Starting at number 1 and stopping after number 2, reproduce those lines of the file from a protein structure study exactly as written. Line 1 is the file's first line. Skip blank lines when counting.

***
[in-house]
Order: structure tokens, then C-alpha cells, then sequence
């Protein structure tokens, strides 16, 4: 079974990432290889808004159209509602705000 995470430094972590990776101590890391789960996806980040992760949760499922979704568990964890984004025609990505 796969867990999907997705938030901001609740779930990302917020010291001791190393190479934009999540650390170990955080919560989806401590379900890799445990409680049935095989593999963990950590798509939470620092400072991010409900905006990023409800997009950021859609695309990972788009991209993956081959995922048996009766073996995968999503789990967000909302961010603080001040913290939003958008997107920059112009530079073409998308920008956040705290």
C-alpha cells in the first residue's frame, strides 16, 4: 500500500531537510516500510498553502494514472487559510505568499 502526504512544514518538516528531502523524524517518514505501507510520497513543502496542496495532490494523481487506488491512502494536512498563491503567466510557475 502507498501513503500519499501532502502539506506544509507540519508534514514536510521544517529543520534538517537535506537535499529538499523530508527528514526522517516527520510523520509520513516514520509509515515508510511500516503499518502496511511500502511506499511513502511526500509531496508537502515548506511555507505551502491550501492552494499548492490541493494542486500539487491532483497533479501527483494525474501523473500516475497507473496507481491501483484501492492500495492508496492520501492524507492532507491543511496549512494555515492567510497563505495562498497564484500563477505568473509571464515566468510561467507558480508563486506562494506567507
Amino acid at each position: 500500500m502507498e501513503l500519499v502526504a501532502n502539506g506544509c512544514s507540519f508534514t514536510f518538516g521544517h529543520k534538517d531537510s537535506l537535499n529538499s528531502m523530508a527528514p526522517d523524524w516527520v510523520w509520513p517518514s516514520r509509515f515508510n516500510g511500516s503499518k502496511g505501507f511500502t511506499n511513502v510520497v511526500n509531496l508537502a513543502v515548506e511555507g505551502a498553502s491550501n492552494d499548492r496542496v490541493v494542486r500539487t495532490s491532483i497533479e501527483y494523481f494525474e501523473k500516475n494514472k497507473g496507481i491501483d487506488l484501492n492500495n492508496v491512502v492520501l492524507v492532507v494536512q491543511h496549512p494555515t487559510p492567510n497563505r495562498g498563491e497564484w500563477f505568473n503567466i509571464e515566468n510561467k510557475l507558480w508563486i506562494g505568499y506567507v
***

[in-house]
Order: structure tokens, then C-alpha cells, then sequence